How Startups Plan For Billion-Dollar Success
You can’t copy someone else’s strategy and expect the same results
Don’t fall for the lure of the billion-dollar IPO.
If you are, like me, watching all these jaw-dropping entrances into the public markets and looking for common denominators that you can apply to building your own company, there aren’t any.
Whether you’re just starting out or you’ve already raked in a few million dollars of capital, the strategies, models, and methods that are going to launch you to your next level haven’t been invented yet. You can’t follow someone else’s playbook and expect the same results, not even some fractional equivalent of their success.
I’ve been building companies, products, and tech for over 20 years, and I can assure you there isn’t one set of singular strategies that makes the difference between a startup’s success and failure. I’ve never gotten to the same place the same way twice.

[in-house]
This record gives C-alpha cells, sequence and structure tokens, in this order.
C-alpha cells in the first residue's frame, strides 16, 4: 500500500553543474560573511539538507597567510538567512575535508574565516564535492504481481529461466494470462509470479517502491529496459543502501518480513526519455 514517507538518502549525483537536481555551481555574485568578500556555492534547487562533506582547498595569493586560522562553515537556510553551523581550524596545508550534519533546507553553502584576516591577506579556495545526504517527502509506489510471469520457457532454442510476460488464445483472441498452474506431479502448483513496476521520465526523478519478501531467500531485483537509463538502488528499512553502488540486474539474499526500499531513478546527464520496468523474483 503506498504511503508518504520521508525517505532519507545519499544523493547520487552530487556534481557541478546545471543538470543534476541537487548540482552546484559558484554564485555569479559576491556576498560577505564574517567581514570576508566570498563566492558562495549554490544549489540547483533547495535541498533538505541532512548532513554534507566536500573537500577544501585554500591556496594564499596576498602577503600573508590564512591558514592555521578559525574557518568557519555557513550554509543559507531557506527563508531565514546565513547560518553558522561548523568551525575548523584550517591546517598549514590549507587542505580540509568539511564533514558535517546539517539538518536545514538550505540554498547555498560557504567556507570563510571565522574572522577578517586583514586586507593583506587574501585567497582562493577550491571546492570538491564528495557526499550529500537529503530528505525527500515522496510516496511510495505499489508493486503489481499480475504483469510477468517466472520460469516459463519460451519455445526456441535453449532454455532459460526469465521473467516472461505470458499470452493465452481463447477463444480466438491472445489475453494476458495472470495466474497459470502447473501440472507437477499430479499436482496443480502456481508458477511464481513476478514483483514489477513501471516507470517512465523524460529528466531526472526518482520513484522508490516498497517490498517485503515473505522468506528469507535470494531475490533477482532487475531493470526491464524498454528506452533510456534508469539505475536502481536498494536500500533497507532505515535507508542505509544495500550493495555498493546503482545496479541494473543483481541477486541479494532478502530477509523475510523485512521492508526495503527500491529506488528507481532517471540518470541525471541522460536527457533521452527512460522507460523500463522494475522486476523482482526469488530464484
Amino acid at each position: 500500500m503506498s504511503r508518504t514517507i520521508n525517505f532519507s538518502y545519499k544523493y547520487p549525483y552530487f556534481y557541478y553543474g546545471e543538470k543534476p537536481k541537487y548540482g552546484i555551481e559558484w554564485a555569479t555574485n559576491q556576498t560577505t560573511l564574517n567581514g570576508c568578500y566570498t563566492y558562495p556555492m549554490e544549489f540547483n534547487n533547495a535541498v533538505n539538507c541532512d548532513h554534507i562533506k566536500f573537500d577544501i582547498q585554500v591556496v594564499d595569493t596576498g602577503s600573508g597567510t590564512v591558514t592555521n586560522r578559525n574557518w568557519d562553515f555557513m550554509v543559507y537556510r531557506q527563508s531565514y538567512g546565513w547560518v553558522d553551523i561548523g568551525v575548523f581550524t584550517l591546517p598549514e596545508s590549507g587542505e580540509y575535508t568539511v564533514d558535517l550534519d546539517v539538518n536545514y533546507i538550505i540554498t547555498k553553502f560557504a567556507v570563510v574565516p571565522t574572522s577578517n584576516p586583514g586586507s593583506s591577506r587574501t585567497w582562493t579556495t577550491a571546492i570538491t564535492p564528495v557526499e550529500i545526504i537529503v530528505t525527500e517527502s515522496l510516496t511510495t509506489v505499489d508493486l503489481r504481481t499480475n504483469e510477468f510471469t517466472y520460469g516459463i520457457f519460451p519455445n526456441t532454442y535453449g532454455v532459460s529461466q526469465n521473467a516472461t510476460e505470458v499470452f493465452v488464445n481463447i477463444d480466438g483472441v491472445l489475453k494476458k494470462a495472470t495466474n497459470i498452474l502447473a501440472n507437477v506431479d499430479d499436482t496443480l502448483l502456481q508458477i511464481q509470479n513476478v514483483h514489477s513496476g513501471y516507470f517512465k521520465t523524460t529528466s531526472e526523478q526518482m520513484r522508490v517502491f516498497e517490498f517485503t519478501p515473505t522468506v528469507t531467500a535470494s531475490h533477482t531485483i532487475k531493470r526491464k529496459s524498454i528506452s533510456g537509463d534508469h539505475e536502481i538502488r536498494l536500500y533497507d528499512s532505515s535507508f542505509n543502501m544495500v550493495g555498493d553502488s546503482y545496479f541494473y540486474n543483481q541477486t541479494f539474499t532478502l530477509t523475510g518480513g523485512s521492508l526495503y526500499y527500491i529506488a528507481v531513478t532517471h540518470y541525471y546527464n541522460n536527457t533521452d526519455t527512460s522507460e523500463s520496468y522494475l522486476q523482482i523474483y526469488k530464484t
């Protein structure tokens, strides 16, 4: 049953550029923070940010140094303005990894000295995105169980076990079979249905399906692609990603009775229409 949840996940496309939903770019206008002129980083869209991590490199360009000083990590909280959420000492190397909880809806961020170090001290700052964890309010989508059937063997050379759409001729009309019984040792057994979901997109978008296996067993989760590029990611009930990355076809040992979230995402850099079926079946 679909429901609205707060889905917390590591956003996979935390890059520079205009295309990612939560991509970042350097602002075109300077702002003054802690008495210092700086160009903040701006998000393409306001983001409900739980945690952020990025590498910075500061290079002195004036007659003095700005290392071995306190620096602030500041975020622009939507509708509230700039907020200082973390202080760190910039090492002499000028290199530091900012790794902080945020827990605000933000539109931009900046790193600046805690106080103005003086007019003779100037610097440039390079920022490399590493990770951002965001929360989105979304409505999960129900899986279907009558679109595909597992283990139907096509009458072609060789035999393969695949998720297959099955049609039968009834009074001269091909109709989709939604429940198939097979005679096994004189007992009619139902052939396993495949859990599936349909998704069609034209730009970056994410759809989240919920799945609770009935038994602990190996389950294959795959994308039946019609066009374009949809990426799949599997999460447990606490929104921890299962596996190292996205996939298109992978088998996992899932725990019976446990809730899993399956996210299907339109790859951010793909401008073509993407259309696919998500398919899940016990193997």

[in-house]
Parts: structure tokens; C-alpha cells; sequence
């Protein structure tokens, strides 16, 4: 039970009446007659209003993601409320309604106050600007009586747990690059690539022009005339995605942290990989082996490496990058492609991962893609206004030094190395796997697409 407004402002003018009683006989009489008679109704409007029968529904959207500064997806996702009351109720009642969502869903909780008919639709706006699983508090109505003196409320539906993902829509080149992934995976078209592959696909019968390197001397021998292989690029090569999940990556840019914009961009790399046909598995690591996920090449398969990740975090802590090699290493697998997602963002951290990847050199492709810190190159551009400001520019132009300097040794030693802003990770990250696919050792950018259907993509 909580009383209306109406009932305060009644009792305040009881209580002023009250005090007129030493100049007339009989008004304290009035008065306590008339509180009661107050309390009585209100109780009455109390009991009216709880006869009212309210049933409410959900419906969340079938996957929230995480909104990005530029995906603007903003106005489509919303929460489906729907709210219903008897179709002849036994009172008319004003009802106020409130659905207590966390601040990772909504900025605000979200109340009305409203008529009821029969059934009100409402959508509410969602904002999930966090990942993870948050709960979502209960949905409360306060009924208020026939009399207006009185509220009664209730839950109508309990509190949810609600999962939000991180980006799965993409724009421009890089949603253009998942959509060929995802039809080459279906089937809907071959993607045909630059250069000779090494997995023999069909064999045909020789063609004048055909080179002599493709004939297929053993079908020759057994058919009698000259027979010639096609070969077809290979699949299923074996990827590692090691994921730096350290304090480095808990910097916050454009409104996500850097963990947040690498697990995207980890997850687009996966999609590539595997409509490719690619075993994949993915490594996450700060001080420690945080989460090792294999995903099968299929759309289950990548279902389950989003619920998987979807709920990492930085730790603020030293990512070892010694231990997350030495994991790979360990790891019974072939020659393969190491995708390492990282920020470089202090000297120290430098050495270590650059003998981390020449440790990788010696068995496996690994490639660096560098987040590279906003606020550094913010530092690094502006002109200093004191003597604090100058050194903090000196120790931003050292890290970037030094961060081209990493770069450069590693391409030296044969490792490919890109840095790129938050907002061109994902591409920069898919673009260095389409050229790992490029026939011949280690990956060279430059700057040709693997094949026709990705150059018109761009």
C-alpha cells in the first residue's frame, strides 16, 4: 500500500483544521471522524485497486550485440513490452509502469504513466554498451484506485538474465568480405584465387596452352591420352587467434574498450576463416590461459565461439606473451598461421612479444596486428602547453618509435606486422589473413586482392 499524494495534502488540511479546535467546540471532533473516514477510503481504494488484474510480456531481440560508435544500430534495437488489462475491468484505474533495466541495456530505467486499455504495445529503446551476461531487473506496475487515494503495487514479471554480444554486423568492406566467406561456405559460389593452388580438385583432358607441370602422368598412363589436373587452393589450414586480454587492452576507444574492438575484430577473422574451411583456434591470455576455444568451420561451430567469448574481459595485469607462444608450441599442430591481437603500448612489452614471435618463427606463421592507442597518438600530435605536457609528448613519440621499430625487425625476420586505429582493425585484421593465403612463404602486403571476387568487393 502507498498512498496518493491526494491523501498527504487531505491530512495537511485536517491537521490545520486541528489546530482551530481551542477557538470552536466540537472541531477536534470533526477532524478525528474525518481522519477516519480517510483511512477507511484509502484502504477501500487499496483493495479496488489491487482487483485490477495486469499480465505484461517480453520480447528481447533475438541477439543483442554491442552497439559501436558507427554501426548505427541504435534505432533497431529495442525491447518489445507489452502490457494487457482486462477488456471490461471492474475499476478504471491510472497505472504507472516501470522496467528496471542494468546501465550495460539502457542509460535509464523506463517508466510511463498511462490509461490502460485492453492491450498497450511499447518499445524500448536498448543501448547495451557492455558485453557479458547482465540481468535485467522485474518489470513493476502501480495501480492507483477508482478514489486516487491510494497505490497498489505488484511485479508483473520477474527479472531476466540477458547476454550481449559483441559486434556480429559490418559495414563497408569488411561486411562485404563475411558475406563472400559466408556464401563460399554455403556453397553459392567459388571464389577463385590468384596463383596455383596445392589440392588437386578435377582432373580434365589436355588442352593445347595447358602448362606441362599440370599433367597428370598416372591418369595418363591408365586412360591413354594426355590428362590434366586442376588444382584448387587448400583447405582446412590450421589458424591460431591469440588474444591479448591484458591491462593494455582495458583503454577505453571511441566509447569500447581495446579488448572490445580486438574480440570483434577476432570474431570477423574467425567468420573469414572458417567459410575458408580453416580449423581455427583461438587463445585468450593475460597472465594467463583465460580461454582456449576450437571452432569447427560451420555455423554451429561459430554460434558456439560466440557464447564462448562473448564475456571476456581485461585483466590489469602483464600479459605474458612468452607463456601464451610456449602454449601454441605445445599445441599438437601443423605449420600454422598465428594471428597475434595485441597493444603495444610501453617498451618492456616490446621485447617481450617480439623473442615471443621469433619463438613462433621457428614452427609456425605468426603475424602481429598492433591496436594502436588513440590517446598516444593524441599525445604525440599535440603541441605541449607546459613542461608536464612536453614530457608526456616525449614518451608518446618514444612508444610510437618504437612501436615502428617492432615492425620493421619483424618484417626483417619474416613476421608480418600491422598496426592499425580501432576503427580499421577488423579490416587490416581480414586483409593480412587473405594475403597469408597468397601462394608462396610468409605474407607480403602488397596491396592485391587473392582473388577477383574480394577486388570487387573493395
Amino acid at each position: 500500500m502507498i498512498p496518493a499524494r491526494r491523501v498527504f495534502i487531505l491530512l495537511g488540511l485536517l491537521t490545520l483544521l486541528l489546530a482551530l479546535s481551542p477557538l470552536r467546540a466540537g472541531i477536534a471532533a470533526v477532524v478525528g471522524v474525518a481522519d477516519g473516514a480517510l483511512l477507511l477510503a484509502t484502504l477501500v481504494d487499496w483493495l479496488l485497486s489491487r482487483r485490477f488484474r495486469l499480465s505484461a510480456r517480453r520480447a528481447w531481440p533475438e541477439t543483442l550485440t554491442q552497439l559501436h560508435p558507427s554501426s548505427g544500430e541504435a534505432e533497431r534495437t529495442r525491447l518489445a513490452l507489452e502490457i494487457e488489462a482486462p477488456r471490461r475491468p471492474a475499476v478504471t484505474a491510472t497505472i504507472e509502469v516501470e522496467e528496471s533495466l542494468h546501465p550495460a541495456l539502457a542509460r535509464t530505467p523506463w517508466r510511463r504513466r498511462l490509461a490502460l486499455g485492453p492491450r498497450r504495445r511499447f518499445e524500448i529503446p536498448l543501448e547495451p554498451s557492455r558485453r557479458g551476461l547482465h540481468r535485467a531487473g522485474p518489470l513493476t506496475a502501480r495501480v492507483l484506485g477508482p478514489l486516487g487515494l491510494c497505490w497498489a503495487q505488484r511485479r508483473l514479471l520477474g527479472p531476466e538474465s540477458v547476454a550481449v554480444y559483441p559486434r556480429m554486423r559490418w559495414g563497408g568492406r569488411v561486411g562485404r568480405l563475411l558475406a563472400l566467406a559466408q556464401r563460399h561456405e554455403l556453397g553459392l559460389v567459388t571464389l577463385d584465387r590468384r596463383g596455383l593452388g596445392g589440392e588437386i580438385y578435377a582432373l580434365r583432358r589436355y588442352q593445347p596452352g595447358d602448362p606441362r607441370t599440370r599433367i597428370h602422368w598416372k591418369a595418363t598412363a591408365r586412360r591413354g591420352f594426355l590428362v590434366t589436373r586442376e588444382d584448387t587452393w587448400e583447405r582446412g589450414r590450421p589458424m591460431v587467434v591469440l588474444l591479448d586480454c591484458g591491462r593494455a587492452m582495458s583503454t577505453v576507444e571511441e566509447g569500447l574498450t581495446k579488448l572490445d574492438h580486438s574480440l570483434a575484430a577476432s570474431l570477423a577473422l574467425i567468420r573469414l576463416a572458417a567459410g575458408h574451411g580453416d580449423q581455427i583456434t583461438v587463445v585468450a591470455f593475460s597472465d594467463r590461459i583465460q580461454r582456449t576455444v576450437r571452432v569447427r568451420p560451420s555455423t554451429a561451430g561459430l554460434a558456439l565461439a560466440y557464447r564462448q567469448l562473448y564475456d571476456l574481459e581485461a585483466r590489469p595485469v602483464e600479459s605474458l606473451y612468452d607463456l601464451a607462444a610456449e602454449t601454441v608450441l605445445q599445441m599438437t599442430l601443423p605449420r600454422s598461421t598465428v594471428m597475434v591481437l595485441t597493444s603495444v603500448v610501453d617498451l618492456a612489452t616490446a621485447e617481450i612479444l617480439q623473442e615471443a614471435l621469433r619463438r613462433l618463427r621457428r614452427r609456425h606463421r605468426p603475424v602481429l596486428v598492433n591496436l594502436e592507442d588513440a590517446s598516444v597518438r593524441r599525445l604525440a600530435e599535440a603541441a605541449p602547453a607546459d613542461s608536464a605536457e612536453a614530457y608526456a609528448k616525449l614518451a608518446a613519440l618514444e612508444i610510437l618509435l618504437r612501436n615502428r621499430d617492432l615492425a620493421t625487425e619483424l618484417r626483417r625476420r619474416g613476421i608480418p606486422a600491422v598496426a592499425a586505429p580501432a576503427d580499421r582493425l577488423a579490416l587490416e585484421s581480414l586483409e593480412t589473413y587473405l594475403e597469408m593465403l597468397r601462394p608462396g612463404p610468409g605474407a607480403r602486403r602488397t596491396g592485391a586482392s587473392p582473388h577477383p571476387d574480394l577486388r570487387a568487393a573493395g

You need to write your own playbook for your own billion-dollar success. Let’s talk about how to do that.
Step away from the S1
I just spent three years working shoulder-to-shoulder with a brilliant entrepreneur who has taken one company public, has a couple more outsized exits, and is currently running one of the more innovative startups I’ve ever been involved with.
One of the things he likes to do is pore over pitch decks from companies who have raised loads of money, and also S1 filings from companies who have IPOd. He breaks those documents down, looking for interesting strategies, models, statistics, and trends.
I’ve started doing the same thing. These can be really eye-opening exercises that can help you formulate how the money side of the universe sees the opportunity side of the universe — or how the fuel gets into the tank.
But one thing he doesn’t do, I won’t do, and I encourage you not to do, is apply those exact same strategies or models that worked in concert with those exact same statistics and trends. Just because DoorDash was able to cash in on the pandemic doesn’t mean anyone can, or should, no matter what their numbers say about the explosive growth of home delivery.